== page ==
In CTE Study, a Sky-High Number

CTE found in 92% of ex-NFL players' brains that were studied
By Rob Quinn,  Newser Staff
Posted Feb 8, 2023 12:48 PM CST
376 Ex-NFL Players' Brains Were Studied. 92% Had CTE
McKee says she has "worry and fear" for today's NFL star.   (Getty Images/Yobro10)

A Boston University study of the brains of deceased former football players had shocking results: More than 90% of them were diagnosed with the brain disease chronic traumatic encephalopathy. The Boston University CTE Center says that of 376 former players whose brains were studied, 345, or 91.7%, had CTE, USA Today reports. In a previous study in 2018, Boston University researchers looked at the brains of people from various walks of life and found only one—a former college football player—had CTE. "To me, this is an unacceptably high risk and it cries out for something to be done," said Dr. Ann McKee, director of the CTE Center.

McKee tells the Brink that while the findings do not mean that 92% of current and former NFL players have CTE—the disease can only be definitively diagnosed after death, and the center relies on donated brains—there is undoubtedly cause for concern. She says the NFL gave the center $1 million in 2010, but she hasn't spoke to the league in years and she is disappointed that it isn't doing more to counter the disease. "They aren’t working to actively monitor their players, in any substantial way to look at CTE, and lessening the amount of head impacts," she says. "They haven’t done anything substantial to reduce repetitive hits."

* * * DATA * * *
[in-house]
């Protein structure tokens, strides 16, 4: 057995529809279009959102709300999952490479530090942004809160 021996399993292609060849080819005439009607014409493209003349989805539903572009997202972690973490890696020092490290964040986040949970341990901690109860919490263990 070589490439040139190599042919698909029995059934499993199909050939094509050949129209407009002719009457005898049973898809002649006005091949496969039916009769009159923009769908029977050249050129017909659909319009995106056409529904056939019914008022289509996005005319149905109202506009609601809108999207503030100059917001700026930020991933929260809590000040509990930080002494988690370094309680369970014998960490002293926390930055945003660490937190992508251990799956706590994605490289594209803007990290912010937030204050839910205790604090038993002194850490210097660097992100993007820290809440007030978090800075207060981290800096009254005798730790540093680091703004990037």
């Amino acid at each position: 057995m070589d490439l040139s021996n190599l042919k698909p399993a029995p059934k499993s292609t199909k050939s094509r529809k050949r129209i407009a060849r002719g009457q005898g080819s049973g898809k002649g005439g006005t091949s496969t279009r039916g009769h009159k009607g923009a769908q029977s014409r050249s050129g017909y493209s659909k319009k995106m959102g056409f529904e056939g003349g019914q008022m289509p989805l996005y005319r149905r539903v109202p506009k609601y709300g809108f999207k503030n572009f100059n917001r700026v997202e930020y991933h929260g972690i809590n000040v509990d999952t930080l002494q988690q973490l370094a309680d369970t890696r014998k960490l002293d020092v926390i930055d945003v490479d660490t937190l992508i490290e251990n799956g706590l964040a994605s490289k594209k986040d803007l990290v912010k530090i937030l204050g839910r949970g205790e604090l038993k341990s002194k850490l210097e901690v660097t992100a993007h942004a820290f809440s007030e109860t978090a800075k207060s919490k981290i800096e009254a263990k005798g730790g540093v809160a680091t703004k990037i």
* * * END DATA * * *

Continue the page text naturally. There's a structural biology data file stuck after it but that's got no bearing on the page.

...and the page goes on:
CTE can cause personality changes and erratic behavior as well as memory loss, WCVB reports, and researchers say the main risk factor appears to be repetitive blows to the head. With the Super Bowl days away, McKee says she is worried about the future today's NFL stars will face. "I see that they are celebrities. They feel invincible. At the top of the game," she says. "I understand that and the power that must hold over them. But they are unfortunately not living with the real risks of the disease." (More CTE stories.)

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